When I decided to resume work, I gave endless interviews in local and multinational companies. Regardless of my achievements and capabilities, I was more than often judged or ruled out by the mere fact that I was a mother to 1.5-year-old. “Achaaa… so how will you manage working hours with your baby?”, “We usually have realllllyyyyy late sittings at office you know”, “Why do you even want to work?!” – are only some of the very “supportive” statements that I have faced while giving interviews. Almost every workplace these days sells the fact that they believe in “gender diversity” and “facilitating working mothers”, but to add on to the irony I faced, I was mostly discouraged and doubted by the female employers as opposed to the men who interviewed me. I remember, after one such interview, I came back home to my extremely excited toddler and husband and my husband asked me how the interview went and I just broke down. I cried so much because I was made to feel like it was my fault that I was married and that it was my fault that I was a mother. The feeling was horrible and I pity those people who make you feel this way. I had almost lost all hope but my family needed a financial supporter which is why I kept trying my luck.

My interview with my present employer was not a smooth ride either. I faced the same drill regarding my long career gap? How I will manage home and why was I even bothered about resuming work? When I walked out of the interview, a part of me was sure that I will not make it. But fortunately, I was called in during the same week to finalize an acceptable package and begin work. Perhaps, for once someone was ready to place the risk on a woman who was also a mother.

As stated by the president of a New York-based organization, women in the ascent phase of their careers often cite “the challenges of managing work in the workplace and work at home” as an obstacle. It’s unfortunate how we only “talk more and do less” when it comes to truly facilitating and encouraging females to become part of the working society. Despite of having its set of challenges, I feel grateful to my current employer for giving me the opportunity to show case my skills and test my true mettle as a working mother.

Undoubtedly, I have frequent bouts of working mom’s guilt and I often wonder why I am paying someone else to raise my son. But lately I have realized that it’s worth it to trade some toddler tantrums for office hours in order to maintain my sanity. I am enjoying my job for all the things that I get to learn but also because it forces me to brush my hair every morning and have proper adult, intellectual conversations.

Despite the time off that I get from being a mom and a wife, my favorite time of the day is when I go to pick my baby from his daycare. The way his face lights up to see me followed by the melodies squeal of ‘mama aaagaaiiii’ just takes away all my tiredness from work. It is the one moment, every single day of my week, that I look forward to.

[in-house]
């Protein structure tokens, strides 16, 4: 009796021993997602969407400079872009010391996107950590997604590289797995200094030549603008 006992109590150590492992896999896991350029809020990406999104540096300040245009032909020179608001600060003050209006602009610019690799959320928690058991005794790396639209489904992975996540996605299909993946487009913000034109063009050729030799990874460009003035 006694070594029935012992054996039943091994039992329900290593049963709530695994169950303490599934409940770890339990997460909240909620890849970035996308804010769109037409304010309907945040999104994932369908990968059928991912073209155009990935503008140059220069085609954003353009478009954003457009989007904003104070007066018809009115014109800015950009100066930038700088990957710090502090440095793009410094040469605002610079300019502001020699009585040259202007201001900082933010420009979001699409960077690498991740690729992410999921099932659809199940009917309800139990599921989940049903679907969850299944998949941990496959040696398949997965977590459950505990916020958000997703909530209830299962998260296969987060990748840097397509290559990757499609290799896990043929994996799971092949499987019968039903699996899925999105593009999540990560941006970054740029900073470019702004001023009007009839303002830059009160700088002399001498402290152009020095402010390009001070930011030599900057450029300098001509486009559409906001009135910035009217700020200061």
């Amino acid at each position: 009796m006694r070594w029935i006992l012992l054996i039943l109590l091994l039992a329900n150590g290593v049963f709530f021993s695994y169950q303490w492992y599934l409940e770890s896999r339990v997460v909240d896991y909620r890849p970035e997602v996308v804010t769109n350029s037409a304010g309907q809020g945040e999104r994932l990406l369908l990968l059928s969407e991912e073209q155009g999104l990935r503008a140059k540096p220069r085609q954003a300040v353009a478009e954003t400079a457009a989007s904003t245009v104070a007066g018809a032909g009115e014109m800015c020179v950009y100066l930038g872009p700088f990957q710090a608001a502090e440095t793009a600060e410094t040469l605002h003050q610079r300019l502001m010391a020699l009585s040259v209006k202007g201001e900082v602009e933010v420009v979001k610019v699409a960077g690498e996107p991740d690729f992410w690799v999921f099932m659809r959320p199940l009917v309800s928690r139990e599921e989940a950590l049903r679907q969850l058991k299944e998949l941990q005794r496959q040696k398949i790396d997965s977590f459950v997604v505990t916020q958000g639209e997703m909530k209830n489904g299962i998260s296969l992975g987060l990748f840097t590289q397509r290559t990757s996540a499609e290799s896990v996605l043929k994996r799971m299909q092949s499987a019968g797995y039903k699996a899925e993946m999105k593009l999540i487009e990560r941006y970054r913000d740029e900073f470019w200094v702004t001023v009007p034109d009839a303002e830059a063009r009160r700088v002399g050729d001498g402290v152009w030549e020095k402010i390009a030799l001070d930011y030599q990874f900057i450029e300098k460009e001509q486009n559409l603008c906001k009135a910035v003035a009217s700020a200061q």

The younger, more carefree version of me, had a clear idyllic vision of where I wanted to be in my career. Wearing a funky blazer with hip glasses, being surrounded by collaborative millennials brainstorming on a high profile case while I sipped on my black coffee in my favorite mug. Just the thought of it gives me the thrills and makes me feel all smart and productive. But if I were to run after that dream today, it would mean to ruthlessly wake up my 2-year-old at 6 in the morning, jam some quick breakfast down his throat, brush his teeth in the car and drop him off at day care before he could make sense of anything from the day. It would mean, hiring someone to cook for my family, clean my house and attend to the daily needs of my husband and child as I fancy my dream of making a career.

Being a working mother, it is very important for us to constantly evaluate our priorities. It’s a constant juggle, an everlasting balancing act. While, we do our part of being a professional and a mother at the same time, it is imperative that our workforces and our society truly appreciate the daily struggle and actually facilitate women who are always pushing boundaries to explore their capabilities and strengths. The human mind is said to thrive only in the presence of challenging situations – raising your child and financially supporting your family, definitely suffices as one. I still have a long way to go in my career but for now, I cherish a happy family picture of my husband, my son and I that’s plugged onto my fridge, while I brew some evening tea after work – after all, family and home is what we all work for.

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2 thoughts on “Dear Society of Working Mothers”

  1. This is so perfectly written. This post totally describes my feelings towards motherhood, family and career.
    You write so well Nazaan 🙂